Why Crowd Science Makes Sense: Part II
In my last piece discussing why crowd science makes sense for innovation-focused businesses, I made the case for why leveraging data analysis and algorithms is the key differentiator between companies that use crowdsourcing, and companies that properly utilize crowd science.
The reason it’s so important to note the difference between the two is that, while crowdsourcing as a practice is often effective for mass ideation, it only truly becomes strategic and predictable when it’s backed by a strong, systematic approach.
Rankings and Behaviors
Returning to the concept of the Idea Threshold — “the point (or number of criteria met) that means an innovation has potential and should be supported” — it’s necessary to detail the connection between an idea’s value and the predictability of the ideator’s behavior.
Experiments done by Mindjet’s data scientists show a direct correlation between the behavior of the crowd, the predictability of successful innovations, and defining what it means for an idea to be “good.” When using an innovation management system, organizations rely on graduated ideation, which is driven by things like votes and interactions. In order for ideas to rise to the top, they have to pass what is, in essence, a series of tests that prove the sustainability and resiliency of the idea. In a nutshell, as the criteria for what makes good ideas good becomes exponentially stricter, the overall number of good ideas drops, as does the number of innovators who come up with those good ideas.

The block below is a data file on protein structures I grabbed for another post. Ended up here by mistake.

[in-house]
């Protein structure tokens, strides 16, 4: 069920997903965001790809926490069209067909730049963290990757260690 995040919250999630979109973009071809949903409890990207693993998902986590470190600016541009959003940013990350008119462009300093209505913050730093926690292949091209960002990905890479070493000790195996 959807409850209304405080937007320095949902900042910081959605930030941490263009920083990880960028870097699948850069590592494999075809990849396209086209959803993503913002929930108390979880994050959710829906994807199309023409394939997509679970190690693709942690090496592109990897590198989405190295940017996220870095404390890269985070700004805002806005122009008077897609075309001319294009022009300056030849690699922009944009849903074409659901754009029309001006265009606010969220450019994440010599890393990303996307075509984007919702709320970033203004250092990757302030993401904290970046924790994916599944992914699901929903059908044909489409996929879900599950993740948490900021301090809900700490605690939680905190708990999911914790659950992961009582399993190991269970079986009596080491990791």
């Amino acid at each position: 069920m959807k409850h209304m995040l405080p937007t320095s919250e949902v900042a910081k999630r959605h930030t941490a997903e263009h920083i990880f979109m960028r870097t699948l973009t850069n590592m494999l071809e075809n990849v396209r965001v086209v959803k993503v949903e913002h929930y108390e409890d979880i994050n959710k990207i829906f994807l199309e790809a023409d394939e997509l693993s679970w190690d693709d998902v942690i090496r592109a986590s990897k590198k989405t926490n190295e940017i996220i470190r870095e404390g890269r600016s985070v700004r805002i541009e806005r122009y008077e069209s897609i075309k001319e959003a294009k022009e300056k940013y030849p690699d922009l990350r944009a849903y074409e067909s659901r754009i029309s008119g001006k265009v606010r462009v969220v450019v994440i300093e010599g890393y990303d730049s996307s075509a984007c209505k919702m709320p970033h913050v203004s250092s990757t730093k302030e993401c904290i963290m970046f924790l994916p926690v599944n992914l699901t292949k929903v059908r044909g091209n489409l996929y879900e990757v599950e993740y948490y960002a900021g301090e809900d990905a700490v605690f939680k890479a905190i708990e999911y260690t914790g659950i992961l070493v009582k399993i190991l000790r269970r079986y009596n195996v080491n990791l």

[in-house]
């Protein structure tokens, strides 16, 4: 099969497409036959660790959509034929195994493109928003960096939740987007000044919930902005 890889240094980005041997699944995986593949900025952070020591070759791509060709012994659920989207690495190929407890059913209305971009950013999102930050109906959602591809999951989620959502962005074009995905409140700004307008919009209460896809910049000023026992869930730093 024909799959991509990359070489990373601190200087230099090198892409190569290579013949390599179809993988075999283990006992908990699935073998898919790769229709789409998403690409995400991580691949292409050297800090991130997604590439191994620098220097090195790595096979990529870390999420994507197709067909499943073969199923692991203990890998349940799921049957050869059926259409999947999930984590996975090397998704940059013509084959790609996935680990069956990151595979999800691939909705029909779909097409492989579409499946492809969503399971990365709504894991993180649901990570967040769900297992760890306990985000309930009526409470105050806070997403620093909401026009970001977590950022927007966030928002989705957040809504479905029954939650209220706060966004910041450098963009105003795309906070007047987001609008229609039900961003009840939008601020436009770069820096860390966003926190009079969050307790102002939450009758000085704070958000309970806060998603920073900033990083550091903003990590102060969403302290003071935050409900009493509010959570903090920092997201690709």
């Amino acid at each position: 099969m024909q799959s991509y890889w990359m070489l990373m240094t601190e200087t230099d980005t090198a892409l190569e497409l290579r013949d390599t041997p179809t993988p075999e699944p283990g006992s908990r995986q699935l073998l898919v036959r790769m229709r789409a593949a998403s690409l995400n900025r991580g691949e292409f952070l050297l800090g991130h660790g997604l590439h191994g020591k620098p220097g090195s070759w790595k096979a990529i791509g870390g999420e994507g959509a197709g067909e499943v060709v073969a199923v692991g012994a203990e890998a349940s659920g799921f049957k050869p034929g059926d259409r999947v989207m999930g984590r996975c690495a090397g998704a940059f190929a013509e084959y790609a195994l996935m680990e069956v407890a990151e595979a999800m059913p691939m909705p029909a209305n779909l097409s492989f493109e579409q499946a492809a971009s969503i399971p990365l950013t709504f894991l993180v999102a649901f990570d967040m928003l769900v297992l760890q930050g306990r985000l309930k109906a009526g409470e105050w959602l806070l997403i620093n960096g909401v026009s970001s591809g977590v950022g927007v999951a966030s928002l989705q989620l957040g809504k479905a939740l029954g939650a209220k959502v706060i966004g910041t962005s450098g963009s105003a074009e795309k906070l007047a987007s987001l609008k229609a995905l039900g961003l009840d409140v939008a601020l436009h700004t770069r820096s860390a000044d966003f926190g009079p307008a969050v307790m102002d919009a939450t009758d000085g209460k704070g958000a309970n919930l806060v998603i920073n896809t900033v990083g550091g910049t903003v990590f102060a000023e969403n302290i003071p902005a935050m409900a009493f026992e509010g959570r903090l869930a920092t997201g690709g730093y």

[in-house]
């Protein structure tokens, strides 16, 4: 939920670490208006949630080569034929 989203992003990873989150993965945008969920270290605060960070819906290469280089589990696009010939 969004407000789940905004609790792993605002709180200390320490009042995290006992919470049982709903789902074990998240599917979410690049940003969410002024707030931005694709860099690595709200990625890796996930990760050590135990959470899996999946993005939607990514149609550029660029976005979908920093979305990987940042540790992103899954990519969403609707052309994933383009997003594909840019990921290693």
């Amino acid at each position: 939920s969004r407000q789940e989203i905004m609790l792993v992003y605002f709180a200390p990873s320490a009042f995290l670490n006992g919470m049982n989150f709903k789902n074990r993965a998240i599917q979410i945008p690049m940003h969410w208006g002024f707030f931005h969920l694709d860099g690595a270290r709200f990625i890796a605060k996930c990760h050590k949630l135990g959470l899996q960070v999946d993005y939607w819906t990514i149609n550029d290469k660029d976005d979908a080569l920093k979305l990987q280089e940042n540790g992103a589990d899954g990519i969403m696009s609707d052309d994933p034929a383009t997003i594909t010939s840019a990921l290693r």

Without getting too high level, this research basically shows us that top innovators tend to cluster around great ideas. This knowledge allows for tracking and predictability that can help decision-makers not only shape how they use innovations born from the crowd, but how they execute crowdsourcing itself.
3 Things to Remember
As we delve deeper into the realms of crowd science and how we can apply it to enterprise innovation, it’s crucial to remember that, like most activities with such an extensive number of variables, nothing is 100% exact. Here are three critical considerations:
1. Engagement matters more than you think. From the research that’s been done by Mindjet, it’s clear that engagement plays a mammoth role in the effectiveness of crowdsourcing. The behavior of innovators (those who generate great ideas) and discerners (those who regularly choose to interact with ideas that do well) indicates that non-experts often drop out of the process before completion.
2. Numbers speak volumes. As ideas face stricter graduation criteria, the fraction of users who are considered discerners decreases. However, it’s a slow drop — consider what late-stage actions can be taken to maintain involvement.
3. Be patient. Research suggests that, on average, under 2% of the crowd actually qualify as innovators; yet, almost 70% are users are discerners. Additionally, almost 6.4% act as both, and 22.43% are neither. The 6.4% represent the crowd’s sweet spot: high valued users who are both innovators of high quality ideas and discerners of idea quality. Identifying these individuals should be a top priority.
At the end of the day, the value of innovation management and crowd science is that it allows you to take innovation efforts from lucky to logical.